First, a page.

The Tennessee Supreme Court has unanimously declined to change the law on what evidence can be used to prove medical expenses in cases involving personal injury.
In Jean Dedmon v. Debbie Steelman et al., W2015-01462-SC-R11-CV (11/17/17), the Court has held that Tennessee law continues to allow plaintiffs to use full, undiscounted medical bills to prove their medical expenses instead of the discounted amounts paid by insurance companies, and defendants cannot introduce evidence of those insurance payments.
Jean Dedmon had sued for injuries she sustained in a car accident, and attached the bills from her hospital and doctors to her complaint. While the case was pending, the Tennessee Supreme Court issued its opinion in West v. Shelby County Healthcare Corporation, 459 S.W.3d 33 (Tenn. 2014), and held that based upon the specific provisions of Tennessee’s hospital lien statutes, T.C.A. §§ 29-22-101-107, the hospital’s lien was limited to the discounted amounts paid by the patients’ insurance companies.
After West, the defendants in Dedmon argued that the West decision also changed the law in Tennessee for all cases involving personal injuries, contending that personal injury plaintiffs who have insurance can no longer use the full medical bills to prove their medical expenses. The trial court agreed and limited the plaintiffs’ proof on medical expenses to the discounted payments the hospital and doctors had contractually agreed to accept from Mrs. Dedmon’s insurance company.
The plaintiffs appealed to the Court of Appeals, which reversed the trial court, holding that West does not apply in personal injury cases outside the context of the lien statute, Dedmon v. Steelman, 2016 LEXIS 386 (Tenn. App. 2016). However, while plaintiffs who have insurance can use full, undiscounted medical bills to prove medical expenses, the Court of Appeals also said that defendants could use discounted insurance payments to prove that the undiscounted bills were not reasonable. That, of course, opens the door to collateral source evidence.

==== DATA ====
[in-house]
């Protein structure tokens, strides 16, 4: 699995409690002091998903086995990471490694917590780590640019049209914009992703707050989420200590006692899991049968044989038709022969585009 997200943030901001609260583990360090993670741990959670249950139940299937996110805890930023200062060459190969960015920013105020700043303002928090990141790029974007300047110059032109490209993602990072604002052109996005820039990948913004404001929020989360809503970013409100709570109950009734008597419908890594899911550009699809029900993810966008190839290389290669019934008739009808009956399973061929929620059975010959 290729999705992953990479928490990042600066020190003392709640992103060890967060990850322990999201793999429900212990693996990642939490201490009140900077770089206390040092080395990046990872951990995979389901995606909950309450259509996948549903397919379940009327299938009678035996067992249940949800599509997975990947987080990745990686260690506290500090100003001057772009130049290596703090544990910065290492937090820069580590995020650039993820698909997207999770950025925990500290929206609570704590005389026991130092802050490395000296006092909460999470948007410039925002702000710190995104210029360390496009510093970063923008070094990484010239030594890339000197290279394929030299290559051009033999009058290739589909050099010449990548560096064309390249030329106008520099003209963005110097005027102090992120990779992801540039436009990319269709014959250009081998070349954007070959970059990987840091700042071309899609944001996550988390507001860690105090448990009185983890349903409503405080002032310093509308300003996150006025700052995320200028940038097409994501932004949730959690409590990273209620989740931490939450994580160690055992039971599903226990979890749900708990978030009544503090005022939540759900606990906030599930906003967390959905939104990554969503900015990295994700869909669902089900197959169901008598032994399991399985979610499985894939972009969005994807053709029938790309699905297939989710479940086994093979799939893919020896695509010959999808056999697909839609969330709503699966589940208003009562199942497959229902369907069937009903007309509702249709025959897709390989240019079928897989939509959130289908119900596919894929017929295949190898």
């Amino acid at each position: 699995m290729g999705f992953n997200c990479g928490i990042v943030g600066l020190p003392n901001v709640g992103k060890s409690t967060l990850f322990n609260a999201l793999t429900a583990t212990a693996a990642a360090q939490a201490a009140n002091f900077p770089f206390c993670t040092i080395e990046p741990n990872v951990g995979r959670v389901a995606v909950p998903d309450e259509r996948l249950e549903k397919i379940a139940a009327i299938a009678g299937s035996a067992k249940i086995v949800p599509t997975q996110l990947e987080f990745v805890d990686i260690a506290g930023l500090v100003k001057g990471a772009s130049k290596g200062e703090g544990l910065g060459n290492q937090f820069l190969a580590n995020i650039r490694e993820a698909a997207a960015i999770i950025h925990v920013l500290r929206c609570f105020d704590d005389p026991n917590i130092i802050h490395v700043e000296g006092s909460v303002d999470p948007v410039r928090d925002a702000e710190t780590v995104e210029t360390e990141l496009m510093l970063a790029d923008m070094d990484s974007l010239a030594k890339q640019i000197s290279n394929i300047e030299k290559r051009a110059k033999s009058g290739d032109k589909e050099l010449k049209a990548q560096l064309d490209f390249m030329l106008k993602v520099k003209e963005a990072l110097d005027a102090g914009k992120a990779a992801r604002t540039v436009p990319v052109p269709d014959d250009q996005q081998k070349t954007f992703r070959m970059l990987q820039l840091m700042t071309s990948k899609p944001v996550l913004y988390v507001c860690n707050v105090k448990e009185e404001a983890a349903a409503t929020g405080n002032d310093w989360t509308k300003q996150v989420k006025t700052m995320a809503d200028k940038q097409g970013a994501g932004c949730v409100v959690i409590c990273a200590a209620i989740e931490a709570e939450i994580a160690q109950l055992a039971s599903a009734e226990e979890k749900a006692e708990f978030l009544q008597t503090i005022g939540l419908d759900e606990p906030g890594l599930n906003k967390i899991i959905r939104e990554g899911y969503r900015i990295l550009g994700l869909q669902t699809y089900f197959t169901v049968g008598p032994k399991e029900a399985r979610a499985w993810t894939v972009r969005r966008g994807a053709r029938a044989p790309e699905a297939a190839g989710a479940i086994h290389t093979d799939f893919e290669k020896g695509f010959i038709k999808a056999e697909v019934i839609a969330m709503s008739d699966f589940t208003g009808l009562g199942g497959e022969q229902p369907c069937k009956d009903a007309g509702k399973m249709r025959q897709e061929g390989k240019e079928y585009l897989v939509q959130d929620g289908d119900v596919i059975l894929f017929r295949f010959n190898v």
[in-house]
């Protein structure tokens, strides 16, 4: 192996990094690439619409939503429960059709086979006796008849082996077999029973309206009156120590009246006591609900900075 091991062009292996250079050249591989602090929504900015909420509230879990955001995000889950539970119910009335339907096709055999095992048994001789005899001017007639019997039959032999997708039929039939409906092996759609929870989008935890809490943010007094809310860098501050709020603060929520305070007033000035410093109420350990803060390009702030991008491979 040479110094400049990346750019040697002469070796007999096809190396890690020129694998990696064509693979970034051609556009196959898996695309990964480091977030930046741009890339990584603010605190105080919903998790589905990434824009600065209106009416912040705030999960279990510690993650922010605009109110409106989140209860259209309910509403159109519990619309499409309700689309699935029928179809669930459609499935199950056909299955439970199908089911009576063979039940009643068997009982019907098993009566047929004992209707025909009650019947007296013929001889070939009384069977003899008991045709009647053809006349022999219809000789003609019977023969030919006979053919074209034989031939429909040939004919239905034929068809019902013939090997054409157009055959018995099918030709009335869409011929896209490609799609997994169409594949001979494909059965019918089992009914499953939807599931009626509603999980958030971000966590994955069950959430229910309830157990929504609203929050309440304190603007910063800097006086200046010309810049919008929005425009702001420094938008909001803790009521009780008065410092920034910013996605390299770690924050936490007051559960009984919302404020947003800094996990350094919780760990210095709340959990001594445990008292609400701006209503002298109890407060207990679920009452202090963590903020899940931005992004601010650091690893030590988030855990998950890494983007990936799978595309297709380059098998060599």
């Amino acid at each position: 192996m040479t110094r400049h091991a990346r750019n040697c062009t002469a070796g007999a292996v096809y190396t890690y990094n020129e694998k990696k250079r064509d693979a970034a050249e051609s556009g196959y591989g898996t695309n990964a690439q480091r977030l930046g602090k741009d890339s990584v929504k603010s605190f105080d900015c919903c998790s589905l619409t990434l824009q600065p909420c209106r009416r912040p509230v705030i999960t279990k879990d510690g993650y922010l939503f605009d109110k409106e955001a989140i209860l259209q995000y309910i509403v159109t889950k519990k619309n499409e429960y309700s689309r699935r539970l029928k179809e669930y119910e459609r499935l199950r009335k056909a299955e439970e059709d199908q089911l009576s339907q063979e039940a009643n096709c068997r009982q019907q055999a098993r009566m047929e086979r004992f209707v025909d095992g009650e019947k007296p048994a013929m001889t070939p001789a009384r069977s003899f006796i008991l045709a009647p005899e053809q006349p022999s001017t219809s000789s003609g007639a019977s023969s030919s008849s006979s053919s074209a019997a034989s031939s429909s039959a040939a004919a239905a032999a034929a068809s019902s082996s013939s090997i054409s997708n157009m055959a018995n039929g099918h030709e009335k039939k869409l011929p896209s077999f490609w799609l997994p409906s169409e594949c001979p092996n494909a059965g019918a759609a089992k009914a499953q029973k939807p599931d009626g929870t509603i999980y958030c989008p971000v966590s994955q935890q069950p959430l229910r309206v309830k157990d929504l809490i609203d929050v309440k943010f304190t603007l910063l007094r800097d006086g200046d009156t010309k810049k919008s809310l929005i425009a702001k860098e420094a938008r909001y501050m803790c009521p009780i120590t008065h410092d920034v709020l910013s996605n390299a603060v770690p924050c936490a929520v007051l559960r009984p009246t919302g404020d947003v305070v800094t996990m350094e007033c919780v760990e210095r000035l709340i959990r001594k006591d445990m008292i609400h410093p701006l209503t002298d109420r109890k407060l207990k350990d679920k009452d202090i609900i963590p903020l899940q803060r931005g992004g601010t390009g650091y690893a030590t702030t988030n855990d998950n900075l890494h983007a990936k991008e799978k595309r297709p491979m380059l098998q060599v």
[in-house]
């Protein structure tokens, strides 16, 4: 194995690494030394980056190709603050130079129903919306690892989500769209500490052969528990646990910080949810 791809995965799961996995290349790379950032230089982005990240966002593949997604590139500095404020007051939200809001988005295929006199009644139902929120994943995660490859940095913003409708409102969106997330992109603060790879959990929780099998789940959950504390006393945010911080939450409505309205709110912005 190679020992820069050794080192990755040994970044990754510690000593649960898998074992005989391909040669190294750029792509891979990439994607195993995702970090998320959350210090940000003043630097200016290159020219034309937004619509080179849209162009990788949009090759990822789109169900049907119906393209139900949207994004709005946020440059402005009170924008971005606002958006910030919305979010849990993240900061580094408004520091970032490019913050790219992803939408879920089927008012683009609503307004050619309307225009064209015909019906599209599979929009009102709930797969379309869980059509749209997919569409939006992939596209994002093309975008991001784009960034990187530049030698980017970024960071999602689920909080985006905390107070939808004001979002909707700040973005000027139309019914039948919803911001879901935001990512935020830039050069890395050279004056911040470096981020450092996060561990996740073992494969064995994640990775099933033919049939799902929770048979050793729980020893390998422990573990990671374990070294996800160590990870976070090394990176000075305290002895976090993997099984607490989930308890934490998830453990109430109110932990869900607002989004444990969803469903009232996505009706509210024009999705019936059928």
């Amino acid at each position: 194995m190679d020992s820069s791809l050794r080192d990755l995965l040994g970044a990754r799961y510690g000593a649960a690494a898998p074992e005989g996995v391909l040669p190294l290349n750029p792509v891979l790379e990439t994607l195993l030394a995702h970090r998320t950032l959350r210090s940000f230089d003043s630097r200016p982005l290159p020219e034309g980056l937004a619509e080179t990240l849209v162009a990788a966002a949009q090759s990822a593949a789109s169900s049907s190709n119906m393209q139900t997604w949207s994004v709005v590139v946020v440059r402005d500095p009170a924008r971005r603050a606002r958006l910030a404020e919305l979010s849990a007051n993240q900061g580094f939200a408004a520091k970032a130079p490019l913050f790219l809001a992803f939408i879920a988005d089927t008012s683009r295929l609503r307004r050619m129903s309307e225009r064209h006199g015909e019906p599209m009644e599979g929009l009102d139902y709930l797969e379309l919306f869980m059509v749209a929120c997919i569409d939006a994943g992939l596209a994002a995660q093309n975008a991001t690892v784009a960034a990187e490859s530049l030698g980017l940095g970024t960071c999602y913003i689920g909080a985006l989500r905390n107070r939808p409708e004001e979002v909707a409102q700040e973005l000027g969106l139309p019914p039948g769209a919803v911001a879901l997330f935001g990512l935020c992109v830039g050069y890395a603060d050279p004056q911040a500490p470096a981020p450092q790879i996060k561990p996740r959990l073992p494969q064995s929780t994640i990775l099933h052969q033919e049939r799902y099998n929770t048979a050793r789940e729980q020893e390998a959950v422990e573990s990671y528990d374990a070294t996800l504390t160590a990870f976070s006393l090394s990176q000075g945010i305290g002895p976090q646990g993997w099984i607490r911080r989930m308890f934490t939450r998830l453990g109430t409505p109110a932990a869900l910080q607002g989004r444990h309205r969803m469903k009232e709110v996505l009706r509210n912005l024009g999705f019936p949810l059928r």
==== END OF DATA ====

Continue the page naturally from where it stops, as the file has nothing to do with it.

The Tennessee Supreme Court agreed that its holding in West was not intended to apply to all personal injury cases, but reversed the Court of Appeals on the collateral source issue, holding that insurance payments and other benefits received by plaintiffs that do not come from the defendant (benefits that come from “collateral sources”), may not be used to reduce the defendant’s liability to the plaintiff.
The Supreme Court explained that Tennessee has always followed the collateral source rule, and that it prevents defendants from telling juries about plaintiffs’ insurance and other such benefits. So, after a thorough review, the Supreme Court declined to alter existing law in Tennessee, and held that the collateral source rule applies. Therefore, the plaintiffs may introduce evidence of Mrs. Dedmon’s full, undiscounted medical bills as proof of her reasonable medical expenses, and the defendants may not introduce the discounted rates paid by Mrs. Dedmon’s insurance company for any purpose. The defendants can use other evidence to show that the full medical expenses are not reasonable, however, as long as that evidence does not violate the collateral source rule.
One very interesting point made by the Court was: “it is evident that medical expenses cannot be valued in the same way one would value a house or a car,” since “health care services are highly regulated and rates are skewed by countless factors, only one of which is insurance.” The Court concluded that there is no reason to believe that discounted insurance rates are a more accurate way to determine the value of medical services.
The bottom line: While the Supreme Court acknowledged that the collateral source rule is imperfect, it remains the law in Tennessee.